In our article Overcoming Procedural Boundaries, we set out to dispense with the anachronistic and dysfunctional distinction between civil and criminal procedure and to offer in its stead an alternative procedural divide that is better suited to the goals and purposes of the original dichotomy. The article is comprised of two parts, the first deconstructive and the second reconstructive. The deconstructive part seeks to show that the existing procedural taxonomy is inherently flawed both conceptually and practically. It highlights a fundamental shortcoming of our present procedural system in failing to provide adequate protections to individuals who are sued by the government or by large organizational entities and who face severe civil sanctions, while ensuring sweeping procedural safeguards for people and institutions facing only trivial criminal sanctions. We survey the many justifications for the civil-criminal rift in procedure, which include utilitarian, egalitarian, expressive, and liberal rationales, and challenge each one, showing them to be “obsolete if not completely unfounded.”
The second, reconstructive part of the article proposes cutting the Gordian knot binding substance to procedure and replacing the current bifurcated civil-criminal procedural regime with a model running along two axes: the balance of power between the litigating parties and the severity of the potential sanction (or remedy). The balance of power component of the model refers to its two sets of procedural rules and is aimed at remedying the asymmetry problems inherent to litigation. According to the proposed model, one set of rules would govern symmetrical litigation, that is, where both parties are either institutional entities (IE), including both governmental bodies and large organizational entities such as big corporations and financial institutions, or else individuals (IND), which would include small businesses. A second set of rules would govern asymmetric litigation, involving an individual on one side and an institutional entity on the other. The second trajectory in the model is the degree of harm that would be generated by an adverse ruling for the litigating parties, irrespective of whether the substantive legal regime governing the dispute is civil or criminal. In focusing on these two parameters, our proposed procedural regime maps out the entire procedural landscape. The article shows that the proposed model better realizes the objectives underlying the rationales for the current procedural regime.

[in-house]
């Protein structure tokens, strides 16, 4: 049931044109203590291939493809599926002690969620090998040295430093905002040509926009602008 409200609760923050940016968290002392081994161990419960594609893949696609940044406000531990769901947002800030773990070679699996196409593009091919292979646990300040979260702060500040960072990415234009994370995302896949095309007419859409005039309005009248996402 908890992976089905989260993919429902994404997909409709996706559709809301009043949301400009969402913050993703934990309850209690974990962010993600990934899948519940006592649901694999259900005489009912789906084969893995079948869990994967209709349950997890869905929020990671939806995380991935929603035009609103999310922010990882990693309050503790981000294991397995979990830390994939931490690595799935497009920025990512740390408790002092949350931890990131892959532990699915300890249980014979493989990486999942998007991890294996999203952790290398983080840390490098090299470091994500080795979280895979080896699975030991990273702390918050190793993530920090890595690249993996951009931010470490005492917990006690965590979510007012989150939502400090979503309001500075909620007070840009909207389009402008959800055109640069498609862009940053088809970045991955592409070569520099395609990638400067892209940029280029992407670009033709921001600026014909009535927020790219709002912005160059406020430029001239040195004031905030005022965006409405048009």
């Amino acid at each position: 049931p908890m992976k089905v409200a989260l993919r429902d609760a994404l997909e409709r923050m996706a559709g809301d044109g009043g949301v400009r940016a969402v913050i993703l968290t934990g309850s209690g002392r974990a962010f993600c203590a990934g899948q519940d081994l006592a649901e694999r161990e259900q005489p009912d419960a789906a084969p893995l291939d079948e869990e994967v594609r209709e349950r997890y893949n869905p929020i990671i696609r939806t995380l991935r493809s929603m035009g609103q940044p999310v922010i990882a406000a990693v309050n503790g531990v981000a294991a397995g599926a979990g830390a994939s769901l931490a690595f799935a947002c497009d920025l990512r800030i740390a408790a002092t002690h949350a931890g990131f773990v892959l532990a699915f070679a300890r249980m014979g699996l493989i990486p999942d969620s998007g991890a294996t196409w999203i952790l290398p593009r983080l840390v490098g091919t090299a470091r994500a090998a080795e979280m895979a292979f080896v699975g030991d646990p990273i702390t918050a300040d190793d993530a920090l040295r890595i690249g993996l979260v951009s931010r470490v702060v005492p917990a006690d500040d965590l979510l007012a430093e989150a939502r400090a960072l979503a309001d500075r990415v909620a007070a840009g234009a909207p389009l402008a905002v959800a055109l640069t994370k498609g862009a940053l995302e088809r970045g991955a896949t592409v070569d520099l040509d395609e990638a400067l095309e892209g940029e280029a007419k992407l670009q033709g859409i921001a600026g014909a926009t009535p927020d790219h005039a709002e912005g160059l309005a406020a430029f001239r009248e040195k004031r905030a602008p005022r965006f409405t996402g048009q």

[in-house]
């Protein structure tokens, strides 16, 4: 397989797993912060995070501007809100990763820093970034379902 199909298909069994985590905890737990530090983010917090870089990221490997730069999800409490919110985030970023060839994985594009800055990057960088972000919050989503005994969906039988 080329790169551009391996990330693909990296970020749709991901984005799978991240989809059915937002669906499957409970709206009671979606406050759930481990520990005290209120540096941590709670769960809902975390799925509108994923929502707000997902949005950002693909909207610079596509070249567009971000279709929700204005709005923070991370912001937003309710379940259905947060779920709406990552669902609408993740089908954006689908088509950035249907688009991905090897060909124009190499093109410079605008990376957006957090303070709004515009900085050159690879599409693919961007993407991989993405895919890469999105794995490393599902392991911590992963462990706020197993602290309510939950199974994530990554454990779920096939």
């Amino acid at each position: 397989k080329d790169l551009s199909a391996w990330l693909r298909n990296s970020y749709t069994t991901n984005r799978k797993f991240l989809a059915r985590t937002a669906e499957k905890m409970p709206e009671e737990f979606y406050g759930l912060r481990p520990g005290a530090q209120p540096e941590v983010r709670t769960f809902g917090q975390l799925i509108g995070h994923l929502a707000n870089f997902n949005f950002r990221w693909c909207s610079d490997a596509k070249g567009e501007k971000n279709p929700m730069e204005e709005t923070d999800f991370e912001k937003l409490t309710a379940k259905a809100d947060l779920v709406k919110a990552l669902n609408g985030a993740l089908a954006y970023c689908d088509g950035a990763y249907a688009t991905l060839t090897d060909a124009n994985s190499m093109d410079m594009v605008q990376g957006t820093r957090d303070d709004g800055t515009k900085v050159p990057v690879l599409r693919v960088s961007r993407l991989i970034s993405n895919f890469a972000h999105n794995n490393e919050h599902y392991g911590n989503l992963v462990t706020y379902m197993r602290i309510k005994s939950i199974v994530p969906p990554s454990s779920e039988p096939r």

In his thought-provoking response, Mr. Blenkinsopp raises several important points of criticism against our reconstructive move, arguing that our “attempt to erase boundaries ends up erecting new ones, which are perhaps equally arbitrary and dysfunctional.” In this brief response, we would like to address this criticism and use his arguments as a framework for clarifying some points of possible confusion.